“I know she is excited about her upcoming sabbatical, where she can submerge herself in her creative scholarly research. The faculty and I are all proud of her fellowship with the National Humanities (Center).”

While Wicker will not be collaborating during her residency at the National Humanities Center, she will be provided with an environment conducive to writing, an excellent library and research assistance.

Her co-directors for the NEH-funded Project Andvari are Lilla Kopár, associate professor of English and director of the Center for Medieval and Byzantine Studies at the Catholic University of America; Worthy Martin, associate director of the Institute for Advanced Technology in the Humanities (IATH) and associate professor and associate chair of Computer Science at the University of Virginia; and Daniel Pitti, associate director of IATH at the University of Virginia.

Her contacts at the international partner institutions are Daniel Pett, information and communications technology adviser for the Portable Antiquities Scheme at the British Museum; Marcus Smith of the Swedish National Heritage Board; and Tim Pestell, senior curator at Norwich Castle Museum and Art Gallery.

“Professor Kopár and I will be involved in ongoing development of iconographic descriptive vocabulary and will assist in interface design for the aggregator,” Wicker said. “We will provide input in an iterative testing cycle as we develop the initial pilot program, leading to system refinements. We will also disseminate project developments through presentations at scholarly conferences and meetings, and we will write system documentation and introductory training materials.”

Martin and Pitti will oversee platform coding and development, and will execute data harvesting. Pett, Smith and Pestell will oversee taking in data from external sources.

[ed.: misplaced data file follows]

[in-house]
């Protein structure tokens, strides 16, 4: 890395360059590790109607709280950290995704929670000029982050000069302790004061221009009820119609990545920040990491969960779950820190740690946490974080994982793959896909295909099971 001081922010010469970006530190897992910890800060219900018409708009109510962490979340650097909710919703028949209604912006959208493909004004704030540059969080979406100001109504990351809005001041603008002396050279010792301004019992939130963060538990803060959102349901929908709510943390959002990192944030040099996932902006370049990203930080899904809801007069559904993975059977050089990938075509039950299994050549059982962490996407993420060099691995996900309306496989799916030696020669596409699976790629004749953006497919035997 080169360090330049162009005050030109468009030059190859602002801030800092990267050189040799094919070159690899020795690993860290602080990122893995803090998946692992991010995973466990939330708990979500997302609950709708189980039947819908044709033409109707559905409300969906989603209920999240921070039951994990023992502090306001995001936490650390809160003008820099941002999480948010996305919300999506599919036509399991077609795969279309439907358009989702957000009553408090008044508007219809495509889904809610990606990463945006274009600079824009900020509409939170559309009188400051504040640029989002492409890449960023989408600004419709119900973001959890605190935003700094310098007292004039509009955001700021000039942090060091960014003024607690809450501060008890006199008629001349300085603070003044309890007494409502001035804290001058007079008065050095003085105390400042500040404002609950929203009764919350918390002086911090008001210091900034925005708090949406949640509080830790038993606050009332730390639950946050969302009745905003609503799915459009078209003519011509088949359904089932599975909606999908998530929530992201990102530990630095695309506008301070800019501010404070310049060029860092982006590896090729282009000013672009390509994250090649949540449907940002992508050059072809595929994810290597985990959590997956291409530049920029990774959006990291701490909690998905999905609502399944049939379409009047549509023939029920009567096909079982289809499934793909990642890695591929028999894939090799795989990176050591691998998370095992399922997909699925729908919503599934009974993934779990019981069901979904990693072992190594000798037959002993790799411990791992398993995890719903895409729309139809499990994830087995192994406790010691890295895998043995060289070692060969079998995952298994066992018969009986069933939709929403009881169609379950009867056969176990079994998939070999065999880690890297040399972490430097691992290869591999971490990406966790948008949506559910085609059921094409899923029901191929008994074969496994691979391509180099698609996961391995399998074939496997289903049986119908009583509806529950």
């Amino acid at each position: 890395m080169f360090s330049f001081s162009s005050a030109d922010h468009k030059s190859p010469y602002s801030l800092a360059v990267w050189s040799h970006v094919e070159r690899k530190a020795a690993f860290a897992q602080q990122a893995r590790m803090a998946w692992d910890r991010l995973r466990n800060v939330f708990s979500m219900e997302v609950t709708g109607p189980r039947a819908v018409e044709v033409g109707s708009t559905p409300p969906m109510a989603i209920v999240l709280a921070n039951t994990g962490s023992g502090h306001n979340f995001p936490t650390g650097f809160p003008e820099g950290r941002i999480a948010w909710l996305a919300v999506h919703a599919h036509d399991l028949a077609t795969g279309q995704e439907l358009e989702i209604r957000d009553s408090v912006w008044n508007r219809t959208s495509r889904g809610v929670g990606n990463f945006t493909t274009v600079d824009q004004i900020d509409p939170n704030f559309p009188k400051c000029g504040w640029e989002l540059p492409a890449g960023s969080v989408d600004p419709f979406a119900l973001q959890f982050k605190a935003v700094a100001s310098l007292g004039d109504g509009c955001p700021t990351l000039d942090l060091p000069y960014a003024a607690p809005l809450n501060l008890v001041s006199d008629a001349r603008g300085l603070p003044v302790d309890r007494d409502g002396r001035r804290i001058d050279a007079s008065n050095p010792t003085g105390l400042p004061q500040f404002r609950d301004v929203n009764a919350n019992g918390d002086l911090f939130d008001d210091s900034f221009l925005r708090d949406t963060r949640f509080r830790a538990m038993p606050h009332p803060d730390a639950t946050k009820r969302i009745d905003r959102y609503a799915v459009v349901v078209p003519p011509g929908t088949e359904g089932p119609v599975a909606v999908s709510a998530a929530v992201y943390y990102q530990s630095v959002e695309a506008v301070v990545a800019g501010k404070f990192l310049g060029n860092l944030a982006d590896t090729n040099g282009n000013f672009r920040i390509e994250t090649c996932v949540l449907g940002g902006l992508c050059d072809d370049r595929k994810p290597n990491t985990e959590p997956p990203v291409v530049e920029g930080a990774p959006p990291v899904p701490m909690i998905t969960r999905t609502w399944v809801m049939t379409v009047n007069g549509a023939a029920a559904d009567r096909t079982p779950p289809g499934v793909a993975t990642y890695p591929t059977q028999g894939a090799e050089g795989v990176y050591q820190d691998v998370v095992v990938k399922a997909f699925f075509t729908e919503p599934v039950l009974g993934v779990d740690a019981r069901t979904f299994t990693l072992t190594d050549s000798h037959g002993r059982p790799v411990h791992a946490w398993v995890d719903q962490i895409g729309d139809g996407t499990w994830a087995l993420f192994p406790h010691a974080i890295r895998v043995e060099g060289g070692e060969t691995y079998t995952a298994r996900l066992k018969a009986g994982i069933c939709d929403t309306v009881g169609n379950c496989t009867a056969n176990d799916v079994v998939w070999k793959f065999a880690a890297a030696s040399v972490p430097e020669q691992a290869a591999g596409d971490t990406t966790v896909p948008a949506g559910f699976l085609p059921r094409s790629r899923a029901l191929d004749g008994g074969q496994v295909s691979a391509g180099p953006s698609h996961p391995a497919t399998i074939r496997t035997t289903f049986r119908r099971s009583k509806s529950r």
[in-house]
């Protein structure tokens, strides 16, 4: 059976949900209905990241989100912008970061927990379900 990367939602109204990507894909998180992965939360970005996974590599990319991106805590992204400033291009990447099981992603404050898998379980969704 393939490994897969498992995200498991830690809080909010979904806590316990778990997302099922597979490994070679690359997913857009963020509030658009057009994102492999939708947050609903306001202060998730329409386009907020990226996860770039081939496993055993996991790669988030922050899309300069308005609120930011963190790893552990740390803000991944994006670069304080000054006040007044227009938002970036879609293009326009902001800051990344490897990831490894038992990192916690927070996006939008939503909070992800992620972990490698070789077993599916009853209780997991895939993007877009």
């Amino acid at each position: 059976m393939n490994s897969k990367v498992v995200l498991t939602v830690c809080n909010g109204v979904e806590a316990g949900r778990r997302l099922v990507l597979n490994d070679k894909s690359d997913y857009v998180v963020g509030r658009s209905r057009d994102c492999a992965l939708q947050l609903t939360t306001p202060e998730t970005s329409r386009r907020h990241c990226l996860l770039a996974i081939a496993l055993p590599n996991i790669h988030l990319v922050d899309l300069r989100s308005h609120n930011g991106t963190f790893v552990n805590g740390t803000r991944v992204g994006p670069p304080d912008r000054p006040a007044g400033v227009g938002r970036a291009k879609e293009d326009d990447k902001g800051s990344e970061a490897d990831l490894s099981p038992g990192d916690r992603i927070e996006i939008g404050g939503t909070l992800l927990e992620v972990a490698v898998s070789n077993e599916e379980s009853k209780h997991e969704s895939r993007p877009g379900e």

During Wicker’s summer faculty research grant, she is collaborating with Lotta Fernstål, head curator of Prehistory Collections at the Swedish History Museum; Hilde Skogstad, conservator at the Swedish History Museum; and Jason Griggs, associate dean for research in the School of Dentistry and professor and chair of the Department of Biomedical Materials Science at UMMC.

“I made impressions of jewelry breakage at the Swedish History Museum in Stockholm under the direction of Fernstål and with the assistance of Skogstad,” Wicker said. “Dr. Griggs will analyze the fractal geometry of my PVS impressions from broken gold as part of his analysis of material fatigue and failure.”

Many people are fascinated by the Vikings, as witnessed by their popularity in TV shows and movies.

“The general public is also interested in metal detecting for historic and prehistoric finds, and the Andvari online portal will offer a way for European avocational metal (detectors) to search for parallels to materials that they discover,” Wicker said. “We are creating the project with tiered access for researchers and for the public, and we are harnessing the public’s help in reporting and cataloguing new finds.”

Wicker’s research on the breakage of gold contributes to Griggs’ ongoing research on material properties and developing methods for the analysis of material failure with direct relevance to dental prostheses.

“As an archaeologist, she needs to analyze artifacts that cannot be removed from their depositories around the world,” Griggs said. “One way of doing that is to cast a replica of the specimen after using an impression material to capture the shape of the original.”

Wicker and Griggs met at the joint UM and UMMC Research Day, where they discussed how the elastomeric impression materials that dentists use to make replicas of patients’ teeth have been designed for high levels of performance and might make archaeology research easier. He had been using dental impression materials to capture microscopic features on the broken surfaces of failed dental prostheses and offered to examine the broken surfaces of Wicker’s specimens.

“The features on the broken surface can sometimes provide clues as to the conditions that were present at the time the object broke,” he said. “The project has been going well. She took some dental impression materials with her (to Scandinavia), and I’m looking forward to seeing the result.”

For more about the UM Department of Art and Art History, visit http://art.olemiss.edu.